- A certified copy of your company incorporation documents (in case you apply for a corporate bank account) – your company incorporation documents include the certificate of incorporation, the articles of association, registers of directors and shareholders and some other relevant documents depending on where your company is incorporated.
It is important to inquire with the relevant bank which exact documents they require you to show for proof of identity and for proof of residential address. Otherwise, you may run the risk of certifying the wrong document and having to start the process again, wasting both your time and money.
Who can certify your documents?
Your documents must be certified by a professional who is qualified to conduct document certification. The person you ask should not be related to you, living at the same address as you or be in a relationship with you.
The full list of people and professions who can lawfully certify documents includes but is not exclusive to:
- Minister of religion
- Councillor, teacher or lecturer
- Doctor or dentist
- Solicitor, notary or chartered accountant
However, the laws on document certification can vary between two countries. For example, in Hong Kong documents can only be certified by a lawyer, a public notary, a certified public accountant, or a company secretary. Whereas in the UK, the list of certifiers is more extensive, it includes any professional or well-respected person considered to be of ‘good standing’ in the community.
Irrespective of what the law dictates, you are dealing with the bank for the opening of the account. Essentially, the bank has the final word on which third party they deem qualified to certify the documents (some only accept lawyers). And, again, to save time and money, it is recommended that you confirm this information with the bank before having any document certifications done.
What should your certified document look like?
To be acceptable the certified copy of your document must be legible. Also, the general banking practice is that certified documents must be dated less than 3 months at the time of submission.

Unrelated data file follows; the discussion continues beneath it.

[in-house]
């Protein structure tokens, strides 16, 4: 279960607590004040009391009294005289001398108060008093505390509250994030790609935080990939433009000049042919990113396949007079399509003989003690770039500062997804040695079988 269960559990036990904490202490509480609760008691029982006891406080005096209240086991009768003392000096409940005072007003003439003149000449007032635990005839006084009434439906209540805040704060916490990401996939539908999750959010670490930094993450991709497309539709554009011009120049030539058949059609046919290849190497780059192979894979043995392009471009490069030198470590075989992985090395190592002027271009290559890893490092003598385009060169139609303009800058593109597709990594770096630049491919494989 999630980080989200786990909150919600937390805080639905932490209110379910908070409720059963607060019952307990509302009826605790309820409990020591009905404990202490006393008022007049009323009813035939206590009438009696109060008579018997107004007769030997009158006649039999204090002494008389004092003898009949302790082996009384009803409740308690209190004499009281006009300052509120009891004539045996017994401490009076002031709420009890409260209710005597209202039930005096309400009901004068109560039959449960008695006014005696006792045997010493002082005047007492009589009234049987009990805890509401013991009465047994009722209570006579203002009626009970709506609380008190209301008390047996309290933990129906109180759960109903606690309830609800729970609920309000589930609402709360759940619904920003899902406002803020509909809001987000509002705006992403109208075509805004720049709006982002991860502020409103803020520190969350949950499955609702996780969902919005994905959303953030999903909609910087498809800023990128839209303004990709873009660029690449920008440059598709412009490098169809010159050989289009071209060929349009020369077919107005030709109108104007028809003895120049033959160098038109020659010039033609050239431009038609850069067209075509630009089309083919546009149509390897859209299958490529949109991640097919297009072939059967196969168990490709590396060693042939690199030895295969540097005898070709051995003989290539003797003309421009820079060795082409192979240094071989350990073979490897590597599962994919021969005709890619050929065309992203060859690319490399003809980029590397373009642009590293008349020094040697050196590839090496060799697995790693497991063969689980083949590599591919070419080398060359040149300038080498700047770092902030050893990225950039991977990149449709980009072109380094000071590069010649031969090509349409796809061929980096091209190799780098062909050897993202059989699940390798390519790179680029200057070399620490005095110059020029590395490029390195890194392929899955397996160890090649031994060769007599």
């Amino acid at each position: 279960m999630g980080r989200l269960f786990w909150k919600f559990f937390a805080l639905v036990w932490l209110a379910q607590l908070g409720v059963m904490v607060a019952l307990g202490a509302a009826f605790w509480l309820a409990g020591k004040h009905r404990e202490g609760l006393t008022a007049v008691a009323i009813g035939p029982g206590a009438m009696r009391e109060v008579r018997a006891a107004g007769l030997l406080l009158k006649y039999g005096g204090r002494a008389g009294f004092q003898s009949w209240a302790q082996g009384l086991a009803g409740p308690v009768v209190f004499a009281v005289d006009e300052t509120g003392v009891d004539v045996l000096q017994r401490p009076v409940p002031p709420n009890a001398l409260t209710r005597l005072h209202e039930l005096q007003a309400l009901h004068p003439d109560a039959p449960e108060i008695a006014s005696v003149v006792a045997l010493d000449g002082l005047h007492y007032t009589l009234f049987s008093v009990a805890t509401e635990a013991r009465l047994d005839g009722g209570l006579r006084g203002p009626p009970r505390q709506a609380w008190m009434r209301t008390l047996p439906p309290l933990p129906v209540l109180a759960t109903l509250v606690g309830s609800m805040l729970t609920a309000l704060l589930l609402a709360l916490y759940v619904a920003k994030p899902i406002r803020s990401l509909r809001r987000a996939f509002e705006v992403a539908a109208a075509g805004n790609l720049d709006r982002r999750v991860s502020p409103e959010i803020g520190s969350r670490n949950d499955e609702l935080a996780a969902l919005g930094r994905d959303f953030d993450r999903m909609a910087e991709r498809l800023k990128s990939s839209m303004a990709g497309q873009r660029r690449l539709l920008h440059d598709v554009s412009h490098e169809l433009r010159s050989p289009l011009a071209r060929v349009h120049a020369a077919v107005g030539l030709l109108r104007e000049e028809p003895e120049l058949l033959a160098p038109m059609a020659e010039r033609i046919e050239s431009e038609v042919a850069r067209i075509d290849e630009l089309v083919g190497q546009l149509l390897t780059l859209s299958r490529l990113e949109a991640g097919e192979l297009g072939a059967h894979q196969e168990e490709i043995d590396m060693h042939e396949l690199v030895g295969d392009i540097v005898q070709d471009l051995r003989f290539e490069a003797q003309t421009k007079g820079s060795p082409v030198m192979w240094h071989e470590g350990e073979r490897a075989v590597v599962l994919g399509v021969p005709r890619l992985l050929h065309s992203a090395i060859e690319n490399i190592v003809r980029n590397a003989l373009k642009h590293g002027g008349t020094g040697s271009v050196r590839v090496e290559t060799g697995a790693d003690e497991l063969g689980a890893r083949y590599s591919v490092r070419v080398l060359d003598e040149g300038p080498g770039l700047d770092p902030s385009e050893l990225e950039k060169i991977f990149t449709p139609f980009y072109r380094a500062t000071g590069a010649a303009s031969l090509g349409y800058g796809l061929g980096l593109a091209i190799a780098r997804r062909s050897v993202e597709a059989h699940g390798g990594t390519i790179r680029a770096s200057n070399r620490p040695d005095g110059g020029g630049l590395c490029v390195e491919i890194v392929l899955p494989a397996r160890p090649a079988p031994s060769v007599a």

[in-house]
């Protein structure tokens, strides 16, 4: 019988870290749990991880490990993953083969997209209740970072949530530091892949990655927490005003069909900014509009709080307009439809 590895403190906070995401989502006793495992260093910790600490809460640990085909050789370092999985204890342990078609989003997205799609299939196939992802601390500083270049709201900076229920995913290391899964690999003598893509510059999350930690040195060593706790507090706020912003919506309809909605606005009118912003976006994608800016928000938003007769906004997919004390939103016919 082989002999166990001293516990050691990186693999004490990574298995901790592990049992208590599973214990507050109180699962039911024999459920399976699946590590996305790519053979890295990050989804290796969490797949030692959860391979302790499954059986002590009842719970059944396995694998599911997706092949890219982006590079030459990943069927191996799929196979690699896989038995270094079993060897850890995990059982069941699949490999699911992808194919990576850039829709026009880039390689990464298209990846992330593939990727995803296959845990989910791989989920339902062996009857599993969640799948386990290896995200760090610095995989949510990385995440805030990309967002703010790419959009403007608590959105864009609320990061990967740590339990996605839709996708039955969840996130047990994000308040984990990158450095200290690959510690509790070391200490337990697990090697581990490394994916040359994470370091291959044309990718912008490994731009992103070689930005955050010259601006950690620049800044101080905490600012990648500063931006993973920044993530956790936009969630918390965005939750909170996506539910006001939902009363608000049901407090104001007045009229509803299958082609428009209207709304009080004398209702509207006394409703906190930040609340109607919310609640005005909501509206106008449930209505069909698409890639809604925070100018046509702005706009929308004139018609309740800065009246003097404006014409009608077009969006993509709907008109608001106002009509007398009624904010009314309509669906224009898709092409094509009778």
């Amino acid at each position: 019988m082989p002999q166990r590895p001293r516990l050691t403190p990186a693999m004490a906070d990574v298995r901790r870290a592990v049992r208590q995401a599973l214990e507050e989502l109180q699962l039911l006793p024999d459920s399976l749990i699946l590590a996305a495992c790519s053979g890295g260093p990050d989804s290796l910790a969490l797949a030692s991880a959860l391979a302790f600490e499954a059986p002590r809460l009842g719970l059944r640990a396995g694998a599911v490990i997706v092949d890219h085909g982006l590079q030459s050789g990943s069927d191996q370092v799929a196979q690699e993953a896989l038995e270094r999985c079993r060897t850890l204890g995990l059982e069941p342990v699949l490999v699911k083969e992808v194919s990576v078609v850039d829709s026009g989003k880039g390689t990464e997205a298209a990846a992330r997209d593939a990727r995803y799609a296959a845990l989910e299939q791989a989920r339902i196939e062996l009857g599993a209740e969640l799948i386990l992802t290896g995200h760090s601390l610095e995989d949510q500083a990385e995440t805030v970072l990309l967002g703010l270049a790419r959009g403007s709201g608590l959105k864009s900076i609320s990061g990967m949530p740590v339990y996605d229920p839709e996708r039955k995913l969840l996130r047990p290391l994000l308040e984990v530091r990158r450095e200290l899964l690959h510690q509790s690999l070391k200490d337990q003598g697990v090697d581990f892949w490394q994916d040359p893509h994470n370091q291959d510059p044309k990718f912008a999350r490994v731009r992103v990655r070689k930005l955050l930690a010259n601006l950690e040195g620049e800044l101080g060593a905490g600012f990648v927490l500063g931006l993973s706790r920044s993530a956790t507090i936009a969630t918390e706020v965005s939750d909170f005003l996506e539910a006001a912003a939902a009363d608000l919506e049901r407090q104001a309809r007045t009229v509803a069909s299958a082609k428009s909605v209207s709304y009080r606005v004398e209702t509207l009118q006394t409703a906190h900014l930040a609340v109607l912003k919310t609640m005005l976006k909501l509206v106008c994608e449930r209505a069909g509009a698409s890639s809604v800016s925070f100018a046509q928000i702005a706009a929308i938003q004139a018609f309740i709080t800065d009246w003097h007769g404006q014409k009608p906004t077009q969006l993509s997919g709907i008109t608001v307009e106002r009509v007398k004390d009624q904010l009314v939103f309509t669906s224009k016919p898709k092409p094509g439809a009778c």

The certifier will need to complete the following steps:
- Write on the document: “Certified to be a true copy of the original seen by me” or any similar wording
- Sign and date the document
- Print their name under the signature on the document
- Add their occupation, address and telephone number
- Stamp the document with their professional stamp
The certification must be done on the copy of the document to be validated successfully.
How much does document certification cost?
There is normally a fee attached to certification services. That fee can greatly vary depending on the certifier and the country in which you are getting your document certified in. But typically having documents certified by a lawyer will cost you USD100 minimum.
Before proceeding with getting your document certified, you should check whether the bank you are trying to open an account with is satisfied with the content and format of the document. Just repeating here what is said above in the article but this will prevent you from having to start the process over and get your document certified twice.
If you wish to know more on document certification in your country, you may want to check if there is an official government website addressing the subject. We could not find any for Hong Kong (i.e. where we operate) but below are links for further information and guidelines for the UK and Australian governments:
Check out our complete guide if you would like to know more about all the steps required to open a bank account, beyond just the process of document certification.
About the author
Bertrand Théaud is the Founder of Statrys. His entrepreneurial journey has inevitably exposed him to the difficulty in dealing with banks, especially in Hong Kong. When he realised the number of SMEs going through the same challenging experience, he decided to start Statrys: a digital alternative to traditional banks specifically designed to serve the needs of Asian SMEs and start-ups.